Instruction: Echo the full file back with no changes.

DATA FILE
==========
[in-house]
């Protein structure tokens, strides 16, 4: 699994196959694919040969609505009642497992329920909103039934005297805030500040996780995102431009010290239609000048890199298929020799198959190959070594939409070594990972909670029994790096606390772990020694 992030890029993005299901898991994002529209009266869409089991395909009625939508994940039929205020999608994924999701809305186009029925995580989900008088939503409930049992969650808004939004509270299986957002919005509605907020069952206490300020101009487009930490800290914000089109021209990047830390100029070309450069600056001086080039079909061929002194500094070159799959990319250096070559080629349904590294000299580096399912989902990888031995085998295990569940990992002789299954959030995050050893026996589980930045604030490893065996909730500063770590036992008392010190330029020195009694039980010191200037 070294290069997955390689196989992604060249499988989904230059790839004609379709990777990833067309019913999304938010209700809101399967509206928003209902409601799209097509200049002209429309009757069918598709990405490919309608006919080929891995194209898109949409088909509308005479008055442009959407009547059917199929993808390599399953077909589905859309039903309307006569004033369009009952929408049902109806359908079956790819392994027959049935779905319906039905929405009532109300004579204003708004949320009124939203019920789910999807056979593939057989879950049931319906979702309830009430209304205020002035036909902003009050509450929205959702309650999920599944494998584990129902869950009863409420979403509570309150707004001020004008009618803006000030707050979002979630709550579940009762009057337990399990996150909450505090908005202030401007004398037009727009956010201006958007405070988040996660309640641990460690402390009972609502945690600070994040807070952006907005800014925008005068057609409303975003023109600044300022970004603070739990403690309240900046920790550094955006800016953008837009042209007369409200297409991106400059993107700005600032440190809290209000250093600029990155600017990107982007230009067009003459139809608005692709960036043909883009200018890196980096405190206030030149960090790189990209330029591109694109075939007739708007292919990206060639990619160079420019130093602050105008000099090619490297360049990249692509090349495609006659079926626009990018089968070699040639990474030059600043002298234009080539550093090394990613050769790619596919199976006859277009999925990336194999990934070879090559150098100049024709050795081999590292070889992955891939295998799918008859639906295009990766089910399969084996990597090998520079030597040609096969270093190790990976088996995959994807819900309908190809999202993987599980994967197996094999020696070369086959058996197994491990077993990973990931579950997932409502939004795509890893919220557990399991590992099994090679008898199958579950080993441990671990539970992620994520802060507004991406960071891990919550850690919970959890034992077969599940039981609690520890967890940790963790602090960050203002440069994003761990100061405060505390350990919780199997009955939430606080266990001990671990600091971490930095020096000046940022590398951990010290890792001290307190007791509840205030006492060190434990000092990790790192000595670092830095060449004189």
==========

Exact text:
[in-house]
């Protein structure tokens, strides 16, 4: 699994196959694919040969609505009642497992329920909103039934005297805030500040996780995102431009010290239609000048890199298929020799198959190959070594939409070594990972909670029994790096606390772990020694 992030890029993005299901898991994002529209009266869409089991395909009625939508994940039929205020999608994924999701809305186009029925995580989900008088939503409930049992969650808004939004509270299986957002919005509605907020069952206490300020101009487009930490800290914000089109021209990047830390100029070309450069600056001086080039079909061929002194500094070159799959990319250096070559080629349904590294000299580096399912989902990888031995085998295990569940990992002789299954959030995050050893026996589980930045604030490893065996909730500063770590036992008392010190330029020195009694039980010191200037 070294290069997955390689196989992604060249499988989904230059790839004609379709990777990833067309019913999304938010209700809101399967509206928003209902409601799209097509200049002209429309009757069918598709990405490919309608006919080929891995194209898109949409088909509308005479008055442009959407009547059917199929993808390599399953077909589905859309039903309307006569004033369009009952929408049902109806359908079956790819392994027959049935779905319906039905929405009532109300004579204003708004949320009124939203019920789910999807056979593939057989879950049931319906979702309830009430209304205020002035036909902003009050509450929205959702309650999920599944494998584990129902869950009863409420979403509570309150707004001020004008009618803006000030707050979002979630709550579940009762009057337990399990996150909450505090908005202030401007004398037009727009956010201006958007405070988040996660309640641990460690402390009972609502945690600070994040807070952006907005800014925008005068057609409303975003023109600044300022970004603070739990403690309240900046920790550094955006800016953008837009042209007369409200297409991106400059993107700005600032440190809290209000250093600029990155600017990107982007230009067009003459139809608005692709960036043909883009200018890196980096405190206030030149960090790189990209330029591109694109075939007739708007292919990206060639990619160079420019130093602050105008000099090619490297360049990249692509090349495609006659079926626009990018089968070699040639990474030059600043002298234009080539550093090394990613050769790619596919199976006859277009999925990336194999990934070879090559150098100049024709050795081999590292070889992955891939295998799918008859639906295009990766089910399969084996990597090998520079030597040609096969270093190790990976088996995959994807819900309908190809999202993987599980994967197996094999020696070369086959058996197994491990077993990973990931579950997932409502939004795509890893919220557990399991590992099994090679008898199958579950080993441990671990539970992620994520802060507004991406960071891990919550850690919970959890034992077969599940039981609690520890967890940790963790602090960050203002440069994003761990100061405060505390350990919780199997009955939430606080266990001990671990600091971490930095020096000046940022590398951990010290890792001290307190007791509840205030006492060190434990000092990790790192000595670092830095060449004189």